What are the ranges for correct skin tones using RGB%? Used to using a scale from 0 to 255. But with LR it's RGB , I know 100% RGB is white. What do you use for %?
That depends extremely heavily on the particular person's skin. I've never felt these skin tone numbers people publish make a heck of a lot of sense.
Use a good white balance approach instead.
Lee Jay wrote:
That depends extremely heavily on the particular person's skin. Use a good white balance approach instead.
Definitely agree, but there are some very basic estimates that can help get within the range. Then use your eye & a well balanced monitor to tweak and perfect.
Here is one basic rule of thumb for average skinned caucasian: 20 points difference between R & B with G as close to the middle as possible. Example 75% R, 65% G, 55% B. For darker skin, numbers will be higher, for more yellow in skin, decrease blue value, etc.
Again, this is just a starting point. One problem you'll likely run into is that without a Cyan channel it's tough to get good separation between R & B. Use temp & tint to start, then if you need more separation, you can play with the Red hue slider in HSL. Move toward orange can have a similar effect to adding Cyan (though not perfect). Careful with HSL, though. It's easy to drain the lips and cheeks of color. You may need to use the saturation / spot tool to mask back in some color.
Note: I'm sure you know this, but just in case you hadn't figured it out, you can use the white balance dropper tool to hover over skin and check your values.
For perfect tones, still recommend CMYK in PS.
Yes and no. If you shoot with a custom white balance, in my experience you're going to get beautiful skin tones 90 to 95 percent of the time. But on the other hand a significant percentage of men have mediocre to poor color discrimination (not the same as colorblind, they just can't discriminate between adjacent colors very well). So unless you have taken a test like this one from Xrite to determine how well you see color, and if you're a man, it's best to use RGB values AND your eyes to handle skin tones.
Interesting test. Here's mine:
As a 50+ male that's supposedly pretty good, but still it's interesting that the errors are lumped in the same part of the spectrum.
(I did get distracted by the fact that some of the patches are noticeably darker than their neighbors, and that threw me off a bit).
... Used to using a scale from 0 to 255. But with LR it's RGB , I know 100% RGB is white. What do you use for %?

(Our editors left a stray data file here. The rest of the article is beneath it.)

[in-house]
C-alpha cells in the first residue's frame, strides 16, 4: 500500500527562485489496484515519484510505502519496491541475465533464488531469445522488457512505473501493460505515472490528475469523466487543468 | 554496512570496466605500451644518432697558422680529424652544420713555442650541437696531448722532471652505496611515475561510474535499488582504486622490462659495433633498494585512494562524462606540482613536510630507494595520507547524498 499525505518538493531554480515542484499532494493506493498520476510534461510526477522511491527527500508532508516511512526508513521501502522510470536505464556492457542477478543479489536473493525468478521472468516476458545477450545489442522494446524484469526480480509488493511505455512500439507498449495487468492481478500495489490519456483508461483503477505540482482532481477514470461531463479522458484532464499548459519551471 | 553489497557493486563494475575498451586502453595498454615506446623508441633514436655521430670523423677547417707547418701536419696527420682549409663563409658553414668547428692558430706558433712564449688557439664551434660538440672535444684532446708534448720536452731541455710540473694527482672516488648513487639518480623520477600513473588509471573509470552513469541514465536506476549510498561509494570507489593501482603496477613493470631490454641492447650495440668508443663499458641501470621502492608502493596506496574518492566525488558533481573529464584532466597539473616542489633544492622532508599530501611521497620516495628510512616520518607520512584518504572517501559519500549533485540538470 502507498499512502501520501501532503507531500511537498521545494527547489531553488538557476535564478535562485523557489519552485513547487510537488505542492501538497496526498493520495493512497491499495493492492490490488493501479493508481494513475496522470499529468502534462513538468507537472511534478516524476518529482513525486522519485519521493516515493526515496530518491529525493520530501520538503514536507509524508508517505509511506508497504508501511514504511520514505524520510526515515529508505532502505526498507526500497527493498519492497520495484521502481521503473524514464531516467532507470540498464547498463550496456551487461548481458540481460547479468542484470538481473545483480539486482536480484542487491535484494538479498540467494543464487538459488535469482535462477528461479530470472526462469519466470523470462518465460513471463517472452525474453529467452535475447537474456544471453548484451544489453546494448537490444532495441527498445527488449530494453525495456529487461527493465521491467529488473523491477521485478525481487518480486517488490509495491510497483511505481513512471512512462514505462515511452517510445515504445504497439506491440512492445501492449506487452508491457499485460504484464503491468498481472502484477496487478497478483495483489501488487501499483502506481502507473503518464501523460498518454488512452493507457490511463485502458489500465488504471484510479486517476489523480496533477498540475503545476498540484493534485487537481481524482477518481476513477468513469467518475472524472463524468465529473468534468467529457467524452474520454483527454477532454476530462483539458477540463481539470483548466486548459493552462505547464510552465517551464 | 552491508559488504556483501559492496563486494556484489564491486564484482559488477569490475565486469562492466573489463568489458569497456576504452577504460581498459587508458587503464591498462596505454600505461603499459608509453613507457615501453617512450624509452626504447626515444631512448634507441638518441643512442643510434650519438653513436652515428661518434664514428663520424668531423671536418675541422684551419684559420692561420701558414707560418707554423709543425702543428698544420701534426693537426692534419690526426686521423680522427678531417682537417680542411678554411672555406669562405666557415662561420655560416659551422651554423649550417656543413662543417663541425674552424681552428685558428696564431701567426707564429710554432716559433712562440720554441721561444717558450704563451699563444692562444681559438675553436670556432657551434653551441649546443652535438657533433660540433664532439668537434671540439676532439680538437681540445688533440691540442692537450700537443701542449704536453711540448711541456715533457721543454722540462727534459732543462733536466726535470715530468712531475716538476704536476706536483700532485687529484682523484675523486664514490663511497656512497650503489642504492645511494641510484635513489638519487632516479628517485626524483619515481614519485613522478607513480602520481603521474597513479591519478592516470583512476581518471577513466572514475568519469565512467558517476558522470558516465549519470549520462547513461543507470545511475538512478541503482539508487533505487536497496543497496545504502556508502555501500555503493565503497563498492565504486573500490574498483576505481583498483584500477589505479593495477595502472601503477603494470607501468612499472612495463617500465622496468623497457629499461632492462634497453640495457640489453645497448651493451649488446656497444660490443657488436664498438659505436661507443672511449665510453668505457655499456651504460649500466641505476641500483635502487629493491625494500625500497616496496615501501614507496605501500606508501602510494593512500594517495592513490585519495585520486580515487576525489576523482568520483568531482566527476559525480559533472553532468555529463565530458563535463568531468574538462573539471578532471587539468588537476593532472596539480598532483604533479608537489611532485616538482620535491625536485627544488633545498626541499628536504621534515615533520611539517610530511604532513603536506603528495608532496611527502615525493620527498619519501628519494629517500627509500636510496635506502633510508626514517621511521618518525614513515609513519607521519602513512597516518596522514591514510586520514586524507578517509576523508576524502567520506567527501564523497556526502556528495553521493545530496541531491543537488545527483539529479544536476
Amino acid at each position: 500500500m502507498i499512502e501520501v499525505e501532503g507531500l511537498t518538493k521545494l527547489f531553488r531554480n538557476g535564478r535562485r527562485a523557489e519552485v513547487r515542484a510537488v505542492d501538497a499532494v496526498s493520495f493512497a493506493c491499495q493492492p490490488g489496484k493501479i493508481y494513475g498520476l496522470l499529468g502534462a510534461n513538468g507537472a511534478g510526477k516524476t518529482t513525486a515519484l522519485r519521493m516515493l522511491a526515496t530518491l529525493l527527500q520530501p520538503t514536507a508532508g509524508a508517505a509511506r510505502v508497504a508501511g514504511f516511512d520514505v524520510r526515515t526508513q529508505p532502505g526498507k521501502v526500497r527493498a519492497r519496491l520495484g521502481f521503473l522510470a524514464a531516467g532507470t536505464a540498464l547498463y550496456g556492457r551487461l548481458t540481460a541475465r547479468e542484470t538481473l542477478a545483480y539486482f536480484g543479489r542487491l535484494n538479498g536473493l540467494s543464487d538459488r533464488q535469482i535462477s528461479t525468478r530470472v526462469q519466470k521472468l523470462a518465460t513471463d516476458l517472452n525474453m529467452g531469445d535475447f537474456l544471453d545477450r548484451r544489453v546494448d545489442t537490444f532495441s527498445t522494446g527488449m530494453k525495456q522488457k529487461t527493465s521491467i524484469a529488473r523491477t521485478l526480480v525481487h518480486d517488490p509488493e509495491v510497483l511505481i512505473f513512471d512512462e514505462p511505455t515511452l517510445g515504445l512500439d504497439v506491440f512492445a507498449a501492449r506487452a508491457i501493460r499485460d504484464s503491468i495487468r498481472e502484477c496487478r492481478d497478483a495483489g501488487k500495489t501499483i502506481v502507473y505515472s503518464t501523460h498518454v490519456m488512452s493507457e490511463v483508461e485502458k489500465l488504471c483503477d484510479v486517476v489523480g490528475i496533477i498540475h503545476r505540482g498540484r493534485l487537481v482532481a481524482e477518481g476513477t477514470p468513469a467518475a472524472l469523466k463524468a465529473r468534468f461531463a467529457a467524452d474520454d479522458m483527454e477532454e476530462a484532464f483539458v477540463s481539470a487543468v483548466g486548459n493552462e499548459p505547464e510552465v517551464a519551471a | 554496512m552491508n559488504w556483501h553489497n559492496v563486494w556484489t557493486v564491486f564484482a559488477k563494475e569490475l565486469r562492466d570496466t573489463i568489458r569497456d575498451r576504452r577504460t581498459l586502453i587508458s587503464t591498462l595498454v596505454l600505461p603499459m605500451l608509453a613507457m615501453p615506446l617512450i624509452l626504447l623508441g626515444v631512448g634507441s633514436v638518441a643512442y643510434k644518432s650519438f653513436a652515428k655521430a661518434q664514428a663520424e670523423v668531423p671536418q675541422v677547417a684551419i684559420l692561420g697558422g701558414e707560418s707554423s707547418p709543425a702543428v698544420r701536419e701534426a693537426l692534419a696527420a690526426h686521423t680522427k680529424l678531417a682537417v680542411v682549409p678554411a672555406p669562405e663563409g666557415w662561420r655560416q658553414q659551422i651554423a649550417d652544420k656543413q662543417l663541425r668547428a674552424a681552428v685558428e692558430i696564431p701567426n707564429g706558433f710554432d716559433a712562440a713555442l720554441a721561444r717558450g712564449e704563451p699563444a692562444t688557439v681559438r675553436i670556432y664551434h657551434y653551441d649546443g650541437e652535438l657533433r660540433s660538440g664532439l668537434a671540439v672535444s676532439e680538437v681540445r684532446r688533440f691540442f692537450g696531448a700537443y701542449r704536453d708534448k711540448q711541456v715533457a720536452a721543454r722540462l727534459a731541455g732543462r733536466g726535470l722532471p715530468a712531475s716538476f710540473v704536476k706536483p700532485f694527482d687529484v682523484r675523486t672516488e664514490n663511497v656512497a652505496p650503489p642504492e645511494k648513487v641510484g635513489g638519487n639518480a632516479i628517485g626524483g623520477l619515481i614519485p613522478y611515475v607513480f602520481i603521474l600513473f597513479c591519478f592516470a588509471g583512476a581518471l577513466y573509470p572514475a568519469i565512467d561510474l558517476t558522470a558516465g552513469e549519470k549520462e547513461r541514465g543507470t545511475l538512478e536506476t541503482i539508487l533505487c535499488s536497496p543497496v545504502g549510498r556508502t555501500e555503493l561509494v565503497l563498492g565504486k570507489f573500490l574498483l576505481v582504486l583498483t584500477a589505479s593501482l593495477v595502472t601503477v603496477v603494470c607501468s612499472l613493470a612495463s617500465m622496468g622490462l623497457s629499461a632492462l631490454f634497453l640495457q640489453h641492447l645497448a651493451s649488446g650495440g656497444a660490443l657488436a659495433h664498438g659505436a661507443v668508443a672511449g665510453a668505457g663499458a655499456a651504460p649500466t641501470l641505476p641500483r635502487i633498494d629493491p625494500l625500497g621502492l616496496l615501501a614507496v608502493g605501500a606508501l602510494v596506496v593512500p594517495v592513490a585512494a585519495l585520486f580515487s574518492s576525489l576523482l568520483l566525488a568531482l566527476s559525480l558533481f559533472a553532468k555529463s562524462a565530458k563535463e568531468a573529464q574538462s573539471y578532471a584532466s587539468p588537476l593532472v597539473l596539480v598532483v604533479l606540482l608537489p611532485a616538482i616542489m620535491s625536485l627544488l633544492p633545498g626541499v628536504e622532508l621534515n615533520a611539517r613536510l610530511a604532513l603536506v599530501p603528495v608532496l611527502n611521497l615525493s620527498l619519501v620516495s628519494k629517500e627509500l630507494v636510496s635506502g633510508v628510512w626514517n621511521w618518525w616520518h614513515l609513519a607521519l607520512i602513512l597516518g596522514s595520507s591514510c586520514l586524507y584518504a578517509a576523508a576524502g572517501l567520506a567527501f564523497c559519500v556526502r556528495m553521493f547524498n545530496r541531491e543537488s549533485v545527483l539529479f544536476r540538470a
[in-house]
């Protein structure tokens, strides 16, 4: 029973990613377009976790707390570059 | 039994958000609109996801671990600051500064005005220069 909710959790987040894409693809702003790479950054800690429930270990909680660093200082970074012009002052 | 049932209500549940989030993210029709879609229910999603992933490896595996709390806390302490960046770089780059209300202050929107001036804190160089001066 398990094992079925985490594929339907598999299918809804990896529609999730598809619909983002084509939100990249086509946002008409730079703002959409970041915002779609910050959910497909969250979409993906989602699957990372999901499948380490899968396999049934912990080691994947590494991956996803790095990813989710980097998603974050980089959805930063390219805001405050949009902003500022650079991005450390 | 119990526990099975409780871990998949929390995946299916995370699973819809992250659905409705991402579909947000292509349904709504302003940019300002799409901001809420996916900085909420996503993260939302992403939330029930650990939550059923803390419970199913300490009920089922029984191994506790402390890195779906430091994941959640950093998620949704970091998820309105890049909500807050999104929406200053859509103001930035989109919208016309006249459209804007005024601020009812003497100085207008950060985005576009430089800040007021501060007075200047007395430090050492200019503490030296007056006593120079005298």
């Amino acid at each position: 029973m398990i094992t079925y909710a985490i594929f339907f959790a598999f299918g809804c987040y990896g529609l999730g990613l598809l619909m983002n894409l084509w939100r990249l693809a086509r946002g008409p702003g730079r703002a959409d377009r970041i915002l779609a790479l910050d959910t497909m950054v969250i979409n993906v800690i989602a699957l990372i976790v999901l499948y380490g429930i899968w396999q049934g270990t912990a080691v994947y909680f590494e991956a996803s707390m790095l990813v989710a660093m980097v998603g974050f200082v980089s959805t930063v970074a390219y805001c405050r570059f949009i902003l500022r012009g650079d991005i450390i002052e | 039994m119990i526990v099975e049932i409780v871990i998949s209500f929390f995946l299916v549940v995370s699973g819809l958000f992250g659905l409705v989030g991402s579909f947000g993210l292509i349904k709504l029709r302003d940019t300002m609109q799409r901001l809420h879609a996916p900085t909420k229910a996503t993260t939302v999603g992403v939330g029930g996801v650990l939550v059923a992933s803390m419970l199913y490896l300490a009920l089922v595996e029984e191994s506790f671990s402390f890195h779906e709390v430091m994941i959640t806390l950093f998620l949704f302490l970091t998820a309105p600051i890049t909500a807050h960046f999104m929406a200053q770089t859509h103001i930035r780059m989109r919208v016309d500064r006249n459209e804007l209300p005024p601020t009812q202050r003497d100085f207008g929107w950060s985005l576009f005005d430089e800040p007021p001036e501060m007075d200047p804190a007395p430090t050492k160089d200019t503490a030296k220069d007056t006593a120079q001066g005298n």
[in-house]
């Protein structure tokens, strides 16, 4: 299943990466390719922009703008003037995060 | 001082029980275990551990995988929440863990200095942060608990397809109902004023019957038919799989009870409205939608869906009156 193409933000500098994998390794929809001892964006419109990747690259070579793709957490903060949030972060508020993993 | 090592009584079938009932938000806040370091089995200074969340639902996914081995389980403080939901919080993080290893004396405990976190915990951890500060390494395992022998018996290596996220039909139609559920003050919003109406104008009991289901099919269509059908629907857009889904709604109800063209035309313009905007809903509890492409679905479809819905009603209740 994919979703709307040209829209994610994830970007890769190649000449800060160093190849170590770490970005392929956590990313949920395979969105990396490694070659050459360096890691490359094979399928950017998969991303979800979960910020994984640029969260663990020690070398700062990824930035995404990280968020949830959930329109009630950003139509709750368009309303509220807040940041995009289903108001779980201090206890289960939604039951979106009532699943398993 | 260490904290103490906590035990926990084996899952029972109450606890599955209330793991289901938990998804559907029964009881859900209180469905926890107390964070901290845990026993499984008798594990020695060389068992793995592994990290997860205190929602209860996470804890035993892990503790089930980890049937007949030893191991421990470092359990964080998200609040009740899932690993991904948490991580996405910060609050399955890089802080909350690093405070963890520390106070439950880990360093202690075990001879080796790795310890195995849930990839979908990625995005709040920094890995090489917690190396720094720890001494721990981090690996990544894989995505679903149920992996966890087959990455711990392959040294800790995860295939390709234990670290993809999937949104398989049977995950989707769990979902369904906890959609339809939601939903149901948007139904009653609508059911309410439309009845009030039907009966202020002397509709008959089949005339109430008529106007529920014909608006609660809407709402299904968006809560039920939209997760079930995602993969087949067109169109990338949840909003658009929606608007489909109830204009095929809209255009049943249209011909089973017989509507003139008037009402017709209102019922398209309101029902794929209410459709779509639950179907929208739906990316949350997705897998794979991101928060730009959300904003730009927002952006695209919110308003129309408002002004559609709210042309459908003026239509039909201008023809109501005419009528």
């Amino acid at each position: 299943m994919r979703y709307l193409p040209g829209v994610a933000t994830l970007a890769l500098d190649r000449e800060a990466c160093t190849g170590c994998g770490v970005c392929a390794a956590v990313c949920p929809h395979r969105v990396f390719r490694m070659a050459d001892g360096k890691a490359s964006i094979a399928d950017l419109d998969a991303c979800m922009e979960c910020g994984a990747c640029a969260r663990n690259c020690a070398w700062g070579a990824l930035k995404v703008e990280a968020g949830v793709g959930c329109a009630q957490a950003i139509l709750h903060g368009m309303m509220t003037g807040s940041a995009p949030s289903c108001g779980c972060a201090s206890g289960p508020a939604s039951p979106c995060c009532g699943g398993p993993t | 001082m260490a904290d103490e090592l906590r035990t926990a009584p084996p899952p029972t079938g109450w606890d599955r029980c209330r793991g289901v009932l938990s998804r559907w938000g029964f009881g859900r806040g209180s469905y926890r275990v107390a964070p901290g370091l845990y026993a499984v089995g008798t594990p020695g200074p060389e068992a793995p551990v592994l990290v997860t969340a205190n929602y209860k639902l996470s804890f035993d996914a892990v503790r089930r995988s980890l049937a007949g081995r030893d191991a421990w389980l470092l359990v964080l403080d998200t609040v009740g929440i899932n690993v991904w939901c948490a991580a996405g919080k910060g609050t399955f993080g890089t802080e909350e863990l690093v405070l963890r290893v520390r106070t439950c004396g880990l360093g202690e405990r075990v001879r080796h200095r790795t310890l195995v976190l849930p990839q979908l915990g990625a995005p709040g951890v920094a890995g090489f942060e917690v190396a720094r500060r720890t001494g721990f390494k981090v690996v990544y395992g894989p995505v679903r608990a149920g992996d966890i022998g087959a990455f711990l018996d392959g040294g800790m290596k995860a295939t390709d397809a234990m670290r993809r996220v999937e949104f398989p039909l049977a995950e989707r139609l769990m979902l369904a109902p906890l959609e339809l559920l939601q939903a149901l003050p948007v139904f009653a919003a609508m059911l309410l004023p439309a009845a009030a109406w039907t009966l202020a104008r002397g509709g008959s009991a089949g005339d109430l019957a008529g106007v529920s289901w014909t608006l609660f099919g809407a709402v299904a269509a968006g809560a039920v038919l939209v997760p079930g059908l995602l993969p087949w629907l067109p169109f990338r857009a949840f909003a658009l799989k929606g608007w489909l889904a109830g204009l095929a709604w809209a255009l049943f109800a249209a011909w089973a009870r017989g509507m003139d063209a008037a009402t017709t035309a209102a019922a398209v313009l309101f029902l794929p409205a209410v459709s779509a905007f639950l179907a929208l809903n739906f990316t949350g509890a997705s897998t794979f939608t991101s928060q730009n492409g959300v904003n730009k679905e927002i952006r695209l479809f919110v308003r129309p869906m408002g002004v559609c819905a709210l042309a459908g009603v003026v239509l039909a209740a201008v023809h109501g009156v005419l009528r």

No commenting on the specific numbers and the sense they make or do not make, 100% in LR is what you used to see as 255, 50% is 127 and the rest is math.
In Develop Module just hover over the skin you want to analyze and watch the numbers under the histogram.
While I whole heartedly agree that we should not be constrained to hard and fast numbers for accurate skin tones ... LR does offer an RGB color readout ... I am assuming they made those percentages available for the user to monitor the breakdown of specific color values for a reason ... so we could have an indication of how a specific color in an image will be reproduced ...
I liken this to using a speedometer ... while many experienced drivers in well tuned vehicles can travel on the highway at the prescribed legal speed limit without really monitoring the readout on the dashboard ... however, there are times when they would like to verify the speed at which they are traveling ... the RGB color percentage readout in LR is no different ... just a source of information to verify you are achieving what you desire ...
Again, going by specific numbers in this instance, I believe, could lead to problems ... there may be times when you may desire or actually need to adjust skin tones ... even though a pleasing WB has been achieved ... the relationship of R, G and B can be used to get you there.
From what I have researched and put into practice with LR the following seems to be a good starting point and the data was borrowed from "the pixelation" blog:
R: highest %
G: middle %
B: lowest %
To get a little more specific. In general,
R: Y + (15-20)
G: average of R and B
B: R – (15-20)
For example, the following values represent common Caucasian skin tones using the rules above:
* R: 80%; G: 70%; B: 60%. R is 20 points higher than B, and G is midway between R and B. That’s perfect.
* R: 86%, G: 78%; B: 70% also reflects a nicely balanced skin tone. Again, G is midway between R and B, and R is 16 points higher than B. This, too, illustrates a great relationship among the colors.
Thanks Butch for your helpful feedback!
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